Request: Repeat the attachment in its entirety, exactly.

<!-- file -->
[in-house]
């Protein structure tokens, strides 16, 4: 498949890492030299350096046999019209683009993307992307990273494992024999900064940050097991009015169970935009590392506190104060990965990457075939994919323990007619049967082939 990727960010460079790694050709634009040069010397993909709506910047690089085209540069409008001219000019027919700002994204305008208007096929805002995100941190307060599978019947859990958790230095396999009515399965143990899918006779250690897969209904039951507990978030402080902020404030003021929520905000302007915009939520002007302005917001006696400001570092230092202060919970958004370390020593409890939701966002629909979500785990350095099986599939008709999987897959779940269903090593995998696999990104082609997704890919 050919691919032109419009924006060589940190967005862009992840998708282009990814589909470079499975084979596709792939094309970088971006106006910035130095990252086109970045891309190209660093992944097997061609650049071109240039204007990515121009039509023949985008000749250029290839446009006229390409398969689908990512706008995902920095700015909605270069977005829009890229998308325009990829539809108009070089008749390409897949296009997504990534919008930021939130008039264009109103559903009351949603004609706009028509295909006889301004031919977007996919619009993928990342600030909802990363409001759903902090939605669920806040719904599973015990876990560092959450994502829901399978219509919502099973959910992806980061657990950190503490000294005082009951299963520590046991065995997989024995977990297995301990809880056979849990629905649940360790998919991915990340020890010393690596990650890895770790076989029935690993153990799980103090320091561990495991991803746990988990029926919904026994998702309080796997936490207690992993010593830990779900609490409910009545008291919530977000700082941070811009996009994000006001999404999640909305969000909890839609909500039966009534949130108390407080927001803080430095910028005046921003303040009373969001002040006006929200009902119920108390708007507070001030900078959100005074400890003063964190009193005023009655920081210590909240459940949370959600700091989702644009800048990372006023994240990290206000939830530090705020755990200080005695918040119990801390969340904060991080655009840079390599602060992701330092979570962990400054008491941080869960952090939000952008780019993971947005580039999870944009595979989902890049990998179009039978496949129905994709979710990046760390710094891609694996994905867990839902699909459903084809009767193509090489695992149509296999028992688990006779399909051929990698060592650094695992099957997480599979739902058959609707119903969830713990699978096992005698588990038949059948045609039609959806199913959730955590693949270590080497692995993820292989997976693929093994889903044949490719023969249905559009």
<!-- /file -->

[in-house]
């Protein structure tokens, strides 16, 4: 498949890492030299350096046999019209683009993307992307990273494992024999900064940050097991009015169970935009590392506190104060990965990457075939994919323990007619049967082939 990727960010460079790694050709634009040069010397993909709506910047690089085209540069409008001219000019027919700002994204305008208007096929805002995100941190307060599978019947859990958790230095396999009515399965143990899918006779250690897969209904039951507990978030402080902020404030003021929520905000302007915009939520002007302005917001006696400001570092230092202060919970958004370390020593409890939701966002629909979500785990350095099986599939008709999987897959779940269903090593995998696999990104082609997704890919 050919691919032109419009924006060589940190967005862009992840998708282009990814589909470079499975084979596709792939094309970088971006106006910035130095990252086109970045891309190209660093992944097997061609650049071109240039204007990515121009039509023949985008000749250029290839446009006229390409398969689908990512706008995902920095700015909605270069977005829009890229998308325009990829539809108009070089008749390409897949296009997504990534919008930021939130008039264009109103559903009351949603004609706009028509295909006889301004031919977007996919619009993928990342600030909802990363409001759903902090939605669920806040719904599973015990876990560092959450994502829901399978219509919502099973959910992806980061657990950190503490000294005082009951299963520590046991065995997989024995977990297995301990809880056979849990629905649940360790998919991915990340020890010393690596990650890895770790076989029935690993153990799980103090320091561990495991991803746990988990029926919904026994998702309080796997936490207690992993010593830990779900609490409910009545008291919530977000700082941070811009996009994000006001999404999640909305969000909890839609909500039966009534949130108390407080927001803080430095910028005046921003303040009373969001002040006006929200009902119920108390708007507070001030900078959100005074400890003063964190009193005023009655920081210590909240459940949370959600700091989702644009800048990372006023994240990290206000939830530090705020755990200080005695918040119990801390969340904060991080655009840079390599602060992701330092979570962990400054008491941080869960952090939000952008780019993971947005580039999870944009595979989902890049990998179009039978496949129905994709979710990046760390710094891609694996994905867990839902699909459903084809009767193509090489695992149509296999028992688990006779399909051929990698060592650094695992099957997480599979739902058959609707119903969830713990699978096992005698588990038949059948045609039609959806199913959730955590693949270590080497692995993820292989997976693929093994889903044949490719023969249905559009």